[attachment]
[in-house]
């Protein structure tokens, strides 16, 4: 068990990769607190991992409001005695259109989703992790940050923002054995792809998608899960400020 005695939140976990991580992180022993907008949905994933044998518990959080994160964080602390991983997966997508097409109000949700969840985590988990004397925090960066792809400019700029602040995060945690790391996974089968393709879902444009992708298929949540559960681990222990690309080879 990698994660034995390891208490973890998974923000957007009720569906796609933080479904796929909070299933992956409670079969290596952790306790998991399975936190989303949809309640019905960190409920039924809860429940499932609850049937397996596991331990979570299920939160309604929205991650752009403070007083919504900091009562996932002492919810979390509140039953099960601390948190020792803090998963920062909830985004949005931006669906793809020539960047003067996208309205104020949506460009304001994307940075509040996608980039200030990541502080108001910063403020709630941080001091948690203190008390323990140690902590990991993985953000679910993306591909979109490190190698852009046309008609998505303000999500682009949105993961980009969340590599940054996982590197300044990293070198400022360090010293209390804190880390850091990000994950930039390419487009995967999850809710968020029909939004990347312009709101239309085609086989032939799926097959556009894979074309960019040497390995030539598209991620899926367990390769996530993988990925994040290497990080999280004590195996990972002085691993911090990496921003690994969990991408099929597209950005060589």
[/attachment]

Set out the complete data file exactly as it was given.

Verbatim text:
[in-house]
């Protein structure tokens, strides 16, 4: 068990990769607190991992409001005695259109989703992790940050923002054995792809998608899960400020 005695939140976990991580992180022993907008949905994933044998518990959080994160964080602390991983997966997508097409109000949700969840985590988990004397925090960066792809400019700029602040995060945690790391996974089968393709879902444009992708298929949540559960681990222990690309080879 990698994660034995390891208490973890998974923000957007009720569906796609933080479904796929909070299933992956409670079969290596952790306790998991399975936190989303949809309640019905960190409920039924809860429940499932609850049937397996596991331990979570299920939160309604929205991650752009403070007083919504900091009562996932002492919810979390509140039953099960601390948190020792803090998963920062909830985004949005931006669906793809020539960047003067996208309205104020949506460009304001994307940075509040996608980039200030990541502080108001910063403020709630941080001091948690203190008390323990140690902590990991993985953000679910993306591909979109490190190698852009046309008609998505303000999500682009949105993961980009969340590599940054996982590197300044990293070198400022360090010293209390804190880390850091990000994950930039390419487009995967999850809710968020029909939004990347312009709101239309085609086989032939799926097959556009894979074309960019040497390995030539598209991620899926367990390769996530993988990925994040290497990080999280004590195996990972002085691993911090990496921003690994969990991408099929597209950005060589």